I don’t claim to be an expert 3D flier, but the Challenger seemed to perform all of the advanced aerobatics in my mental library. I also found that the model didn’t seem to accelerate too much on the down verticals, probably because of the drag of the carbon-fiber rod reinforcements that were hanging out in the breeze. This low acceleration rate looks better because maneuvers will have a more consistent speed.

I found it to be a great model with which to experiment. Most maneuvers needed only a light touch of the controls. Although it is not an airplane for beginners, intermediate pilots should have no problem flying it on calm days.

the aileron servo uses an arm extension and adjustable
The aileron servo uses an arm extension and adjustable carbon-fiber pushrods for large-deflection travel.

the entire airframe is strongly reinforced in a lightweight manner
The entire airframe is strongly reinforced in a lightweight manner.

Because I rarely went past half throttle, the flight time using a 3S, 350 mAh LiPo battery was quite good. I easily got 5- and 6-minute flights on a single charge. When I elected to use full power, I had unlimited vertical climb, but horizontal, full-throttle flight quickly hit a drag wall, so don’t expect a speed demon.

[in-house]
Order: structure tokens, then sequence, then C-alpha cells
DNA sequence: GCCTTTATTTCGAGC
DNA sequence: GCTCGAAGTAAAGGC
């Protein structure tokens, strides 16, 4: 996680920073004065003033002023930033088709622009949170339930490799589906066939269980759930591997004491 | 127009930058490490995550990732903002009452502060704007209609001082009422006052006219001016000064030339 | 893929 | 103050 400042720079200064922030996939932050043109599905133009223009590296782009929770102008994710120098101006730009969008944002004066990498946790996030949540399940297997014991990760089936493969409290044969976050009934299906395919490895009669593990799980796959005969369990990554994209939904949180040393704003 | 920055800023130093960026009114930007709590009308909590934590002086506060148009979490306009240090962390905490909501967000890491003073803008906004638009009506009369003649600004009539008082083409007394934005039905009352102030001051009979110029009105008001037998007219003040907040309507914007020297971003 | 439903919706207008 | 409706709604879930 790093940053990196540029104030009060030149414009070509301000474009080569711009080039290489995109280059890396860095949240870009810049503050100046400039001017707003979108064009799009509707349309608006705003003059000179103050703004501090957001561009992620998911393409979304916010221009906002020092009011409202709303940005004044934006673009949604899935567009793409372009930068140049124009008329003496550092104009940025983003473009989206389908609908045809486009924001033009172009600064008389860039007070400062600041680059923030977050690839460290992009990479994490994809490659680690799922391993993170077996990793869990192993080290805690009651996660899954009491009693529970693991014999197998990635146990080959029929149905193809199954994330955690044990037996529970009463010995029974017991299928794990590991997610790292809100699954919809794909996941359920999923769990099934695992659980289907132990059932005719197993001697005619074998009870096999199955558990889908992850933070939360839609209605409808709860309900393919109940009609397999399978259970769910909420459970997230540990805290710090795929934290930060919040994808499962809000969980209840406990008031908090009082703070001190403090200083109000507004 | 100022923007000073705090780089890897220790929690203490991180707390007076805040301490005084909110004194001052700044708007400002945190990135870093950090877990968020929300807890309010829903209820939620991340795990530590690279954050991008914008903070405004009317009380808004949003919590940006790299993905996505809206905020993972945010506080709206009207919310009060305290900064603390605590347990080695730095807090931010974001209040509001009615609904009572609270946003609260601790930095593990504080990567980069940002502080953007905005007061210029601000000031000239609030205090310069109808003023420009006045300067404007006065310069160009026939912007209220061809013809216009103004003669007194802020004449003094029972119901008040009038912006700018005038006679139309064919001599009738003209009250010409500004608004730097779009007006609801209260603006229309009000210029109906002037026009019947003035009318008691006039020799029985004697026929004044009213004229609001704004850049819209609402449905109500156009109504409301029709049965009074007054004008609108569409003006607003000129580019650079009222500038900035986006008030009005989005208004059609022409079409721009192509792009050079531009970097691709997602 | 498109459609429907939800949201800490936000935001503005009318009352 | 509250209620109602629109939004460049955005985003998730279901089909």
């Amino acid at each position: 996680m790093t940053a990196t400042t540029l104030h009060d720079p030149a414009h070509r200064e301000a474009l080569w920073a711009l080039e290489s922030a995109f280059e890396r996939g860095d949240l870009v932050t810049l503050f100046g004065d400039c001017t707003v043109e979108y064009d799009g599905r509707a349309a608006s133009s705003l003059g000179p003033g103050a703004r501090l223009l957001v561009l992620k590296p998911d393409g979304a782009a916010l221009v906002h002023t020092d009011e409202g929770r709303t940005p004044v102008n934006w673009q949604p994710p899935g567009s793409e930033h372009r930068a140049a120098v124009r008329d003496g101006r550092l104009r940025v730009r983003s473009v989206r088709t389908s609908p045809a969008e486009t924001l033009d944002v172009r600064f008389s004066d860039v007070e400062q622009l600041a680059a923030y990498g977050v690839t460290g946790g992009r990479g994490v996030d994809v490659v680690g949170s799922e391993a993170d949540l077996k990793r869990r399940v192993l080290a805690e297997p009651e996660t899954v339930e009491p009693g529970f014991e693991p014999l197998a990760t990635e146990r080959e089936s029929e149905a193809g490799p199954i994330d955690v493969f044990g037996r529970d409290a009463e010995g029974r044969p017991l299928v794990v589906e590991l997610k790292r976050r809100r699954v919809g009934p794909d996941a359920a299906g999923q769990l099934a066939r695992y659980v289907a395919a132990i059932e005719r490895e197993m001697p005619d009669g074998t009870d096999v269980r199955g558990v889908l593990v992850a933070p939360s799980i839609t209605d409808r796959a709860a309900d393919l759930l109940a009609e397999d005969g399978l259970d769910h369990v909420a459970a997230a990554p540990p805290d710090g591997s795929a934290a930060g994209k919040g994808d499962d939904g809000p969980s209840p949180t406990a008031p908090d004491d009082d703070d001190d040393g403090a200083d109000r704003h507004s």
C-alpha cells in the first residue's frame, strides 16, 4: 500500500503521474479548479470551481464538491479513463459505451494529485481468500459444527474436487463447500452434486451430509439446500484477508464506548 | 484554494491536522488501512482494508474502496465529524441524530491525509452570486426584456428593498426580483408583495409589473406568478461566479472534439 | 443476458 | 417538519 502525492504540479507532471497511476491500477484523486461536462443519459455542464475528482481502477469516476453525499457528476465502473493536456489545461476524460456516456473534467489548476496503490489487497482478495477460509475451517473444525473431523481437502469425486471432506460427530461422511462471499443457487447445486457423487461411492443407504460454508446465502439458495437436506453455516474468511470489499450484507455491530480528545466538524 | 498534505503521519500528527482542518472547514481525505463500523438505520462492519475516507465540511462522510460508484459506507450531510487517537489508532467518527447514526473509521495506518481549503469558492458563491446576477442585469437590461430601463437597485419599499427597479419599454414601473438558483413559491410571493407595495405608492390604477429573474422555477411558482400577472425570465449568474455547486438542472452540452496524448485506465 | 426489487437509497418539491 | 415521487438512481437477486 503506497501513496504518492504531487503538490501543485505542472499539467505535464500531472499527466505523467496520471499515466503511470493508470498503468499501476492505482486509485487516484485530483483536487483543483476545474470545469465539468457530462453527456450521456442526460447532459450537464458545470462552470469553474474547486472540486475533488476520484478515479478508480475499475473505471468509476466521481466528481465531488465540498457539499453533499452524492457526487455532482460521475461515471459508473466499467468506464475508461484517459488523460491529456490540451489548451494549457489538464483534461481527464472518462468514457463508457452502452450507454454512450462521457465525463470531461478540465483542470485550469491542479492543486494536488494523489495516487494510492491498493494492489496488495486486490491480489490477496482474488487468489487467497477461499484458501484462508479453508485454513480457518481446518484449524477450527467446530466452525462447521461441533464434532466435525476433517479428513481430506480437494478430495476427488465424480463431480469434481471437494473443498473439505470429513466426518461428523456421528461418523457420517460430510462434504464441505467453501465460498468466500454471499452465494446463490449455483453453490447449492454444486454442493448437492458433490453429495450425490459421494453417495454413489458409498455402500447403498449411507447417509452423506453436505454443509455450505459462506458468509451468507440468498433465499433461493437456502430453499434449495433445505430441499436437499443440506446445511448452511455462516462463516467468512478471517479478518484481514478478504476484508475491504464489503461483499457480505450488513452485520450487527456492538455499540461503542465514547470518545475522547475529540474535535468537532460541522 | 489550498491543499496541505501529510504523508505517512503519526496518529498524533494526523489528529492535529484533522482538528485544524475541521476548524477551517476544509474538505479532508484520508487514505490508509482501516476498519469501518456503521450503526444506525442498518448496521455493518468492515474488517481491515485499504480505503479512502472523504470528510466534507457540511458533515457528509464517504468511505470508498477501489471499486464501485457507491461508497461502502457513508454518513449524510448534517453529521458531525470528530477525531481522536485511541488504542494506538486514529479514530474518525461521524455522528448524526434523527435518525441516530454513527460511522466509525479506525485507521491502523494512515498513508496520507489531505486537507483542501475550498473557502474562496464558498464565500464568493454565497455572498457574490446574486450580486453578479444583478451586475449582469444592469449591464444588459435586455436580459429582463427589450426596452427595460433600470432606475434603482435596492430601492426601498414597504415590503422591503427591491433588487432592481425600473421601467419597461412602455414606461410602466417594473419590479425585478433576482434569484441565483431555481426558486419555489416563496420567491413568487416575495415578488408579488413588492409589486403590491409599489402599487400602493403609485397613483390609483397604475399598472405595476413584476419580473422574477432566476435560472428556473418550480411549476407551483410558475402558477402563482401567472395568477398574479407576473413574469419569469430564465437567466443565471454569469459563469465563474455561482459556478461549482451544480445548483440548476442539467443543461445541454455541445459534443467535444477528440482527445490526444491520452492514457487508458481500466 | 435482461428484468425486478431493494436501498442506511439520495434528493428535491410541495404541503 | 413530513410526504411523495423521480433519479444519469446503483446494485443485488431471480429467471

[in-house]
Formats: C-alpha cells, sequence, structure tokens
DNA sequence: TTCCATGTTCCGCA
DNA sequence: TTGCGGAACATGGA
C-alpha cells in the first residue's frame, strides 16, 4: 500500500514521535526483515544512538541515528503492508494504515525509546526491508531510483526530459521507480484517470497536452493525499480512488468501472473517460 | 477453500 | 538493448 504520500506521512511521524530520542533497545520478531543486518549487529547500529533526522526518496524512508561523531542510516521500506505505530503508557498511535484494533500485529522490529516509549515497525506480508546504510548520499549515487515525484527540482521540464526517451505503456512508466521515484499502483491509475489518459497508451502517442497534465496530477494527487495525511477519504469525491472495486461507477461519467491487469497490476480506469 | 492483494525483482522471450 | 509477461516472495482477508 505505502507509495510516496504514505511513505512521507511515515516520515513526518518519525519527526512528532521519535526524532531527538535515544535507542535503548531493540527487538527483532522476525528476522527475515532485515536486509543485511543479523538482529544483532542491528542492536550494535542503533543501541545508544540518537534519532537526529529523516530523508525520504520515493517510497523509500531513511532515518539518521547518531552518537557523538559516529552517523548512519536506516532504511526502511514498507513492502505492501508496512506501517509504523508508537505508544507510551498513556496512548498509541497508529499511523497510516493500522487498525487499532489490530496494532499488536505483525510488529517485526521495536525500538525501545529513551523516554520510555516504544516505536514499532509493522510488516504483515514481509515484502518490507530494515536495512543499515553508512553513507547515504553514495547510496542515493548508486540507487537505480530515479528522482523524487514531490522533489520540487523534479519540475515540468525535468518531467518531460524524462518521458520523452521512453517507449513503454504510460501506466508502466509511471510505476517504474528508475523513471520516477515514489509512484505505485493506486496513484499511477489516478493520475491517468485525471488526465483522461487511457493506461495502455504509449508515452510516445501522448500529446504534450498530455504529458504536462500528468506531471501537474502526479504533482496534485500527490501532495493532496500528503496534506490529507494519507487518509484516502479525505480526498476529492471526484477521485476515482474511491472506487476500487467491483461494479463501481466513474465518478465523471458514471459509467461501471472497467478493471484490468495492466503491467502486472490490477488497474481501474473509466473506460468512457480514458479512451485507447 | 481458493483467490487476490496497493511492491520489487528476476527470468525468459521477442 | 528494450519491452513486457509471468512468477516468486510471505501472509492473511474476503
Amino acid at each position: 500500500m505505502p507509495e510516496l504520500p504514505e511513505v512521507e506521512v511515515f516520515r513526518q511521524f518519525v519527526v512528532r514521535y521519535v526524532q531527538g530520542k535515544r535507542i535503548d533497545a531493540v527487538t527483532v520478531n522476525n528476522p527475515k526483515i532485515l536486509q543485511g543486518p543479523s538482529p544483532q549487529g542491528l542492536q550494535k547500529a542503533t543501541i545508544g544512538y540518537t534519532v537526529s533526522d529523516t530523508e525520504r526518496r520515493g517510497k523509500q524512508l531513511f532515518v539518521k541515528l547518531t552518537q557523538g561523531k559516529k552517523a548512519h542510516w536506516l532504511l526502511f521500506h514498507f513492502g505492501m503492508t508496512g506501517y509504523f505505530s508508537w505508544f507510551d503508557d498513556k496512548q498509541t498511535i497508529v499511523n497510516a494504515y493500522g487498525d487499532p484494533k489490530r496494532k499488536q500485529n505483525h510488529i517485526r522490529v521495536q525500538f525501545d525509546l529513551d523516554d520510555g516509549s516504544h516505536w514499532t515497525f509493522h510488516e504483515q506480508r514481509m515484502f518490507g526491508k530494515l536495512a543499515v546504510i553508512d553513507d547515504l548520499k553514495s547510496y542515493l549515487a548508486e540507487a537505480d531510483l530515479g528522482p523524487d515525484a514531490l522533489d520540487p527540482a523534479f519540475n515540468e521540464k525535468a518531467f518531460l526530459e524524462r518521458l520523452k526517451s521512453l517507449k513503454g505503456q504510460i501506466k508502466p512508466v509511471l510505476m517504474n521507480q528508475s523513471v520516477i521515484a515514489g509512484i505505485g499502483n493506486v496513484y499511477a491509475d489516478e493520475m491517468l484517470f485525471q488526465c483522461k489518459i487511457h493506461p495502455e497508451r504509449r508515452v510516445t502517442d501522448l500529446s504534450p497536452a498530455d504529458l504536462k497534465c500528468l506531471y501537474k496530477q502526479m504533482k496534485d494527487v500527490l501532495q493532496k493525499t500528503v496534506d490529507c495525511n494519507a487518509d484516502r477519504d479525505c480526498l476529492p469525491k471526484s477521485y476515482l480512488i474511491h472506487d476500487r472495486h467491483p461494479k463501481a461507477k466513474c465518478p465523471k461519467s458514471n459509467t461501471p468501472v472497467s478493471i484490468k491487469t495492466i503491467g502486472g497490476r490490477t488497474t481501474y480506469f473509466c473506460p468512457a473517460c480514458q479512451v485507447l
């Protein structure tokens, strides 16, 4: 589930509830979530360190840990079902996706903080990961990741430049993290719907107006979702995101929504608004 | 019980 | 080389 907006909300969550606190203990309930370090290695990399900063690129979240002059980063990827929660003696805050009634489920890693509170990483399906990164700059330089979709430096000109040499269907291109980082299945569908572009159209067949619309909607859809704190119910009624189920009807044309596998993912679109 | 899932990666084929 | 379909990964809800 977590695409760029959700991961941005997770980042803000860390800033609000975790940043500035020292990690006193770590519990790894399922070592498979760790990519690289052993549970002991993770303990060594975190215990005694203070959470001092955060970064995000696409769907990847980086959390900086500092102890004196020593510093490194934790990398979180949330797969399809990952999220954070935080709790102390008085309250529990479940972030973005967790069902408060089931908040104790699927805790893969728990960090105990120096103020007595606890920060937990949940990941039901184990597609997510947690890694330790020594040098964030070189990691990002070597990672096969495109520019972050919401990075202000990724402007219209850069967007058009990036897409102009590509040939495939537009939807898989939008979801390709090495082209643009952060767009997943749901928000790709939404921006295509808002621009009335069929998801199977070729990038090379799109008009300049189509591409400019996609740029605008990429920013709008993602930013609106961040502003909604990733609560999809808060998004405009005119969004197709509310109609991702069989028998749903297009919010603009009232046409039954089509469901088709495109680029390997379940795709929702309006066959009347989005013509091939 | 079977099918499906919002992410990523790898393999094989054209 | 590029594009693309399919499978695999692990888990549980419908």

Although I wasn’t able to truly test indoor flying with the model, I did fly it in my treelined cul-de-sac with no issues maneuvering in such a confined space. Plus, there is something extra satisfying in being able to fly right outside of one’s front door.

Conclusion After spending some time flying the Multiplex Challenger, I found that its inherent stability, yet high maneuverability, makes it a fun airplane to experiment with new techniques. It excels in the low-speed flight envelope with gravity-defying, slow-speed handling. Both advanced and intermediate pilots will find a lot to like about the Challenger.

the challenger flies effortlessly and is comfortable in knife edge flight
The Challenger flies effortlessly and is comfortable in knife-edge flight.

the author had no issues flying the multiplex
The author had no issues flying the Multiplex Challenger outside in up to 5 mph wind.



3 comments

Very interesting aircraft. I believe I would like flying this plane - after I get my flying skills renewed after 40+ years of dormancy. No kidding!

Bob

Great job Fitz. Enjoyed the article and video.

I beg to differ ... In the study of aerodynamics, the flat plate is often evaluated as a baseline for both lift and drag. A flat plate isn't as efficient generating lift as an airfoil with thickness and camber. But at low Reynold's numbers (low speed) flat plate wings can do a decent job, as demonstrated by the Challenger.

Otherwise great review of an interesting aircraft. Thanks